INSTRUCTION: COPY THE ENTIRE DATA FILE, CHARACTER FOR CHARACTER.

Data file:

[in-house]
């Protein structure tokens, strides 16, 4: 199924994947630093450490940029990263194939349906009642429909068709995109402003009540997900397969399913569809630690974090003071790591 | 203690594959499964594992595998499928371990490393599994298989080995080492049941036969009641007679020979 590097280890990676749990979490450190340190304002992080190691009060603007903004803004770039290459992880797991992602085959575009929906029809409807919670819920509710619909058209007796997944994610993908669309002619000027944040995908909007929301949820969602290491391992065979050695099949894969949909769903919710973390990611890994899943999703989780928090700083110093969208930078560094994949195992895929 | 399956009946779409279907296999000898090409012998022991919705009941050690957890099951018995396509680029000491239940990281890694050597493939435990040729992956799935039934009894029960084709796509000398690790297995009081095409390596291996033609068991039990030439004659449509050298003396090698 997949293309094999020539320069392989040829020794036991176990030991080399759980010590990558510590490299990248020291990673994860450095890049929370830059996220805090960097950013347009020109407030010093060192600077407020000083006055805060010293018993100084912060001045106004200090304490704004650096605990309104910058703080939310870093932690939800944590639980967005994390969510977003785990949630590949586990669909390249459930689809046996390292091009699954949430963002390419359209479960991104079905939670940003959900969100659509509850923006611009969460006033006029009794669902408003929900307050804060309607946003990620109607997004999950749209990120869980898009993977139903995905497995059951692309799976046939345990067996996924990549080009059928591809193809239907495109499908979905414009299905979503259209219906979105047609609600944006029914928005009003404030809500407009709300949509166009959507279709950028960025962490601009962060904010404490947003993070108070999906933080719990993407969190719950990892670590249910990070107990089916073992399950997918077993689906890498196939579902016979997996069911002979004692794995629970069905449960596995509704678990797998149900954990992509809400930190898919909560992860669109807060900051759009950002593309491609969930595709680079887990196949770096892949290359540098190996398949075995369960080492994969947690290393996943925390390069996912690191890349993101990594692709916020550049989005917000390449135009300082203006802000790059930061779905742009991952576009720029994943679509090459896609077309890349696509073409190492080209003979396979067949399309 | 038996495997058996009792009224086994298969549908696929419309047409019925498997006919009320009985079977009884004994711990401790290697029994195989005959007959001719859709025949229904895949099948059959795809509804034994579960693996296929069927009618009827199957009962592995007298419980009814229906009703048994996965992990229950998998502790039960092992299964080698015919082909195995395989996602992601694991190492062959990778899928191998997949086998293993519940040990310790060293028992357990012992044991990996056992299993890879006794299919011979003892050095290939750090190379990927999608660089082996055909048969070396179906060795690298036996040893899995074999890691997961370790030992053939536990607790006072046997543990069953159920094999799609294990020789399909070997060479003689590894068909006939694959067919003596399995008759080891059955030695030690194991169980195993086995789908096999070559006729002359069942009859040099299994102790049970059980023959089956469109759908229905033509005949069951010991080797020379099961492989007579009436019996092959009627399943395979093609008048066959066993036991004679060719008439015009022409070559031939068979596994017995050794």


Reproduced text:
[in-house]
């Protein structure tokens, strides 16, 4: 199924994947630093450490940029990263194939349906009642429909068709995109402003009540997900397969399913569809630690974090003071790591 | 203690594959499964594992595998499928371990490393599994298989080995080492049941036969009641007679020979 590097280890990676749990979490450190340190304002992080190691009060603007903004803004770039290459992880797991992602085959575009929906029809409807919670819920509710619909058209007796997944994610993908669309002619000027944040995908909007929301949820969602290491391992065979050695099949894969949909769903919710973390990611890994899943999703989780928090700083110093969208930078560094994949195992895929 | 399956009946779409279907296999000898090409012998022991919705009941050690957890099951018995396509680029000491239940990281890694050597493939435990040729992956799935039934009894029960084709796509000398690790297995009081095409390596291996033609068991039990030439004659449509050298003396090698 997949293309094999020539320069392989040829020794036991176990030991080399759980010590990558510590490299990248020291990673994860450095890049929370830059996220805090960097950013347009020109407030010093060192600077407020000083006055805060010293018993100084912060001045106004200090304490704004650096605990309104910058703080939310870093932690939800944590639980967005994390969510977003785990949630590949586990669909390249459930689809046996390292091009699954949430963002390419359209479960991104079905939670940003959900969100659509509850923006611009969460006033006029009794669902408003929900307050804060309607946003990620109607997004999950749209990120869980898009993977139903995905497995059951692309799976046939345990067996996924990549080009059928591809193809239907495109499908979905414009299905979503259209219906979105047609609600944006029914928005009003404030809500407009709300949509166009959507279709950028960025962490601009962060904010404490947003993070108070999906933080719990993407969190719950990892670590249910990070107990089916073992399950997918077993689906890498196939579902016979997996069911002979004692794995629970069905449960596995509704678990797998149900954990992509809400930190898919909560992860669109807060900051759009950002593309491609969930595709680079887990196949770096892949290359540098190996398949075995369960080492994969947690290393996943925390390069996912690191890349993101990594692709916020550049989005917000390449135009300082203006802000790059930061779905742009991952576009720029994943679509090459896609077309890349696509073409190492080209003979396979067949399309 | 038996495997058996009792009224086994298969549908696929419309047409019925498997006919009320009985079977009884004994711990401790290697029994195989005959007959001719859709025949229904895949099948059959795809509804034994579960693996296929069927009618009827199957009962592995007298419980009814229906009703048994996965992990229950998998502790039960092992299964080698015919082909195995395989996602992601694991190492062959990778899928191998997949086998293993519940040990310790060293028992357990012992044991990996056992299993890879006794299919011979003892050095290939750090190379990927999608660089082996055909048969070396179906060795690298036996040893899995074999890691997961370790030992053939536990607790006072046997543990069953159920094999799609294990020789399909070997060479003689590894068909006939694959067919003596399995008759080891059955030695030690194991169980195993086995789908096999070559006729002359069942009859040099299994102790049970059980023959089956469109759908229905033509005949069951010991080797020379099961492989007579009436019996092959009627399943395979093609008048066959066993036991004679060719008439015009022409070559031939068979596994017995050794």